PUBLICATION essays Judy Annear, Rex Butler, Chris Chapman, Lynne Cooke, Blair French, Elizabeth Knox, Gerald Matt, Tracey Moffatt, Cushla Parekōwhai, Jane Rankin-Reid, Paula Savage, Lara Strongman, Morgan Thomas
Making art is quite therapeutic, like chopping vegetables, it calms me down and keeps me off the streets. If I wasn’t making photographs or films I could be going around slashing car tyres with a butcher’s knife.
Tracey Moffatt is arguably Australia’s most internationally successful contemporary artist. Her work is informed by her growing up as an Indigenous Australian in a working-class Brisbane suburb, with a taste for popular culture. The show includes four films and eight photo series, ranging in approach and aesthetic.
Set in a barren landscape, Moffatt's short film Night Cries: A Rural Tragedy (1989) depicts an old white woman being cared for by her adopted Aboriginal daughter. The girl’s loneliness, frustration, and loss is conveyed in unsettling silence. Also set in back blocks Australia, Moffatt's first feature-length film, Bedevil (1993) presents three supernatural tales as a means to redefine racial stereotypes. The stories were passed down to the artist when she was growing up. In contrast to these highly stylised, art-directed films, Heaven (1997) is a handicam record. Moffatt became the ultimate voyeur as she goaded male surfers publicly dressing and undressing on Sydney's Bondi Beach.
Moffatt’s photo series often have a cinematic logic and cinematic references. The storyboard-like Something More (1989) is her most iconic photo series. It is highly artificial, recalling movies shot on sound stages. It refers to the melodrama genre—overwrought takes of fallen females. It presents a rich fragmented narrative with suggestive images of violence, glamour, and disappointed dreams. In nine shots, it tells the tale of a beautiful young Aborigine girl—played by the artist—seeking escape from her rough, bleak rural existence. The first shot is optimistic, but the final shot finds her lying dead on road to Brisbane. In Pet Thang (1991), dreamy images of a nude woman and a sheep float in the dark. Scarred for Life I and II (1994 and 1999) are based on true stories of childhood trauma told to the artist, restaged in the format of faded Life magazine pages. GUAPA (Goodlooking) (1995) conjures up the frenetic world of roller-derby girls.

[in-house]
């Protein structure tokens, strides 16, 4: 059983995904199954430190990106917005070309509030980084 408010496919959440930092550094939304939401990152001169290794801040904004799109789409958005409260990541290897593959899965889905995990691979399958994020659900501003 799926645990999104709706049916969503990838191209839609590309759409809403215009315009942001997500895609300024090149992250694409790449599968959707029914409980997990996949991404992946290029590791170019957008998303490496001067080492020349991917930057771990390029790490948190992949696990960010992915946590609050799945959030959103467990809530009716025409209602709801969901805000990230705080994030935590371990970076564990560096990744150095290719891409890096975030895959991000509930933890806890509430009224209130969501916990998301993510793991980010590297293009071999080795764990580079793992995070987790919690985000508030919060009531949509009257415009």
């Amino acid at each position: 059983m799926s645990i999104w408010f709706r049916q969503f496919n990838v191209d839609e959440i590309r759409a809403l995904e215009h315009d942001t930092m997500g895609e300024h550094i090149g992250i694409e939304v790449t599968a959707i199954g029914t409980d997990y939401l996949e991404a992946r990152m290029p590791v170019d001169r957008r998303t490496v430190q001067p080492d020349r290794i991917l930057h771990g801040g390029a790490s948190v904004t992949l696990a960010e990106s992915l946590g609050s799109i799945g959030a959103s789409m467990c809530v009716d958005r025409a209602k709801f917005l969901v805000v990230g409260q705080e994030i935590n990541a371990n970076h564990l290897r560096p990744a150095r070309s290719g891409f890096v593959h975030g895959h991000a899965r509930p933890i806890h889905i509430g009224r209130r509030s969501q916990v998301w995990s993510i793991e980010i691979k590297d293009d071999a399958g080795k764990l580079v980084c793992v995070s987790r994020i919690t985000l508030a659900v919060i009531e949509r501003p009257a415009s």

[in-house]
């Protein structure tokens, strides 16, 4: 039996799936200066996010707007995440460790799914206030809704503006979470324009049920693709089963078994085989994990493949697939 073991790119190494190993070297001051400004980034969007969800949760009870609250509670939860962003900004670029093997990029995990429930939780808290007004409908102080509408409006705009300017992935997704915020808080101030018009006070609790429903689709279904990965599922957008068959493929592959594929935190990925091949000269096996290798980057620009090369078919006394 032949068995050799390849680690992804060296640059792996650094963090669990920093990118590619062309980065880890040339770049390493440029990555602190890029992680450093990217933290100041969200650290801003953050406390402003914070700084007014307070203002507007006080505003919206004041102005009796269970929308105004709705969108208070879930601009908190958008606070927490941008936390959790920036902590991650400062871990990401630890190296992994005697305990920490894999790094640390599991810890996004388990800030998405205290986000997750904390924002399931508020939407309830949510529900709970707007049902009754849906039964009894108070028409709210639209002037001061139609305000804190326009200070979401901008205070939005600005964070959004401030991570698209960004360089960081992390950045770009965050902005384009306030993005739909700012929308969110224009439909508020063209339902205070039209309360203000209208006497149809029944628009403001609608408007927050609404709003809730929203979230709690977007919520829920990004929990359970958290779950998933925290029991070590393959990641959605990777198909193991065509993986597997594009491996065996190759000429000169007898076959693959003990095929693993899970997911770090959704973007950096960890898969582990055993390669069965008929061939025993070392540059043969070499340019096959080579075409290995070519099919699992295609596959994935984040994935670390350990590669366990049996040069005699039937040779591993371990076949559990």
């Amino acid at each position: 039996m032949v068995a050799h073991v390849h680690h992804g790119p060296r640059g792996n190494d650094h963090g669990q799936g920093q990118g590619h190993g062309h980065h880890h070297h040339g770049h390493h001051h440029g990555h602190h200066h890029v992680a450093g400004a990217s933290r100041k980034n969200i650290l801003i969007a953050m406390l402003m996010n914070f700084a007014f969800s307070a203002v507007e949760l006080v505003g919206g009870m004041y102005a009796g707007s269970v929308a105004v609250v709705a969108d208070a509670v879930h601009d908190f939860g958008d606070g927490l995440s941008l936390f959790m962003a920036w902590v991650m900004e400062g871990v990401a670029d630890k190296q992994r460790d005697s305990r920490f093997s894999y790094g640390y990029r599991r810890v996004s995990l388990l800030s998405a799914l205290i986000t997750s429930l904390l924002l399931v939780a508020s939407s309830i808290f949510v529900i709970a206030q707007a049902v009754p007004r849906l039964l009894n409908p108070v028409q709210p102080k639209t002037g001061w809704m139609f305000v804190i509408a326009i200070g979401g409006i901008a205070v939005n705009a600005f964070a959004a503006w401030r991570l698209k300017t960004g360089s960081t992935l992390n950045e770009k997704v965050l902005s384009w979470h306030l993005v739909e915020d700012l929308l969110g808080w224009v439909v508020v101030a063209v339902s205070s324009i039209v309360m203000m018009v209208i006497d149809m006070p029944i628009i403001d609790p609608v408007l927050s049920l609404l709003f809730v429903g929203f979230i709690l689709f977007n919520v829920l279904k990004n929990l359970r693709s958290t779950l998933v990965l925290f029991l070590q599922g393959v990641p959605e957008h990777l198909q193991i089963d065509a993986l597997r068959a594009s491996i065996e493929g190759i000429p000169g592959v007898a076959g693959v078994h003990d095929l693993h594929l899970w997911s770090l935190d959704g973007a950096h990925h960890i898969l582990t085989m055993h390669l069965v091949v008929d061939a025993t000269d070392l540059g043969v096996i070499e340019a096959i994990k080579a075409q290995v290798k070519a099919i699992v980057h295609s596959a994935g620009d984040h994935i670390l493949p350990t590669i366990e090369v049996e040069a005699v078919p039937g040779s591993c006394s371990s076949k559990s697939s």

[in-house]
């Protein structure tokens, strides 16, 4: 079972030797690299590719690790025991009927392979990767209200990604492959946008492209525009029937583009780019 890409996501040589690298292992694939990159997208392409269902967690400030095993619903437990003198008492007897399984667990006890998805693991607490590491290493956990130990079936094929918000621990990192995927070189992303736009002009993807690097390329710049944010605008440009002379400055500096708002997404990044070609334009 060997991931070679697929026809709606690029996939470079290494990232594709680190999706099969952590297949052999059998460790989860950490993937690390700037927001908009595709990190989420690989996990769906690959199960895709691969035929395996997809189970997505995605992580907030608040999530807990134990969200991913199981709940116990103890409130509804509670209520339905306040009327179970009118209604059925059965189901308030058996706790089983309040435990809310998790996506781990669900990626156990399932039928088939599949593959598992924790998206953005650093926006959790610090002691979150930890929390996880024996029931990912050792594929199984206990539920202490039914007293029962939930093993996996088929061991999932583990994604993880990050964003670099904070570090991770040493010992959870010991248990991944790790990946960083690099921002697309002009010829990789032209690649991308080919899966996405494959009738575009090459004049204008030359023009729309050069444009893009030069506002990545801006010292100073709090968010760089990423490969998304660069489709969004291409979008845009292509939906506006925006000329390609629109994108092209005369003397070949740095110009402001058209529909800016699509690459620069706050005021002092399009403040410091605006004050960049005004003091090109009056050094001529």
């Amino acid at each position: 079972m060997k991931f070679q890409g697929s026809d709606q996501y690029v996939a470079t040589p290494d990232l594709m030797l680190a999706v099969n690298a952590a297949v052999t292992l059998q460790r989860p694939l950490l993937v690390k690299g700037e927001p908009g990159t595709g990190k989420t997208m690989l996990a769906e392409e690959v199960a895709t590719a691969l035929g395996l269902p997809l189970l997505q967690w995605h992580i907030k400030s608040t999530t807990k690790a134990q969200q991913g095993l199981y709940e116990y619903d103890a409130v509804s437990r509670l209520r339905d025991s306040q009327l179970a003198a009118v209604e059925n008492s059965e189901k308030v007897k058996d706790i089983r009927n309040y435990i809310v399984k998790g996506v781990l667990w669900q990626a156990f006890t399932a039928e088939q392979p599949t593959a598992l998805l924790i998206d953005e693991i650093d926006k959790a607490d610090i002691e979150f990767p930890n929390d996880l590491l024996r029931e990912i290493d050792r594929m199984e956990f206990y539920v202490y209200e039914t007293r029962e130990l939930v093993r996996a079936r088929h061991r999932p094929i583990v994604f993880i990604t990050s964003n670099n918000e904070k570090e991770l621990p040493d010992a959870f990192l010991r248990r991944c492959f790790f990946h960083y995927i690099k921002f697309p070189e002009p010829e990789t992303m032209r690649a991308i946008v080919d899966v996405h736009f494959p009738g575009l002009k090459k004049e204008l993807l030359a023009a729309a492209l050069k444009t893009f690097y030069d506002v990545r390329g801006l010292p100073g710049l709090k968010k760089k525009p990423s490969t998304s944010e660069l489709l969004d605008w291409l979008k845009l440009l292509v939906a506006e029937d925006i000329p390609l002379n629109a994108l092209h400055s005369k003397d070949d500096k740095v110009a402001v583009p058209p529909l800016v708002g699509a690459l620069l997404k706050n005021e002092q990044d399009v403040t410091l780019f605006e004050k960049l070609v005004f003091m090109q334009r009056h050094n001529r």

Up in the Sky (1998) is another storyboard narrative addressing Australia's ‘stolen generation’—the Indigenous children taken from their families and forcibly relocated under Government policy. It was shot on location in a remote town in outback Queensland, ‘a place of ruin’ populated by misfits. Laudanum (1998), a series of nineteen photogravures shot in a colonial mansion, conjures a hallucinatory gothic narrative of sexual violence between a white mistress and her Asian maid, filtered through what seems to be a drug-fuelled haze. In the nineteenth century, laudanum was a popular opiate drug used to calm colicky babies and ‘hysterical’ women. Invocations (2000) offers scenes of fantastical forests, swirling dessert wastelands, killer crows, and possessed bodies. In Fourth (2001), pictures sportspeople from the 2000 Sydney Olympics who ranked an anticlimactic fourth-place in their events.
The Moffatt show runs in conjunction with two other exhibitions with an Australian focus, Sydney Nolan: Ned Kelly Series and Mikala Dwyer: An Australian Artist’s Project. As a Dominion Post review explains: ‘Her work seems to pick away at some imaginary scab in Australian society, revealing a raw, weeping wound of troubled childhood, racial conflict and sexual perversion.’ It concludes, ‘Before they arrived, the Ned Kelly paintings were described as iconic, as a way for the viewer to delve into the Australian psyche. But after seeing the Tracey Moffatt survey … I felt much more enlightened about what it is to be an “Aussie."'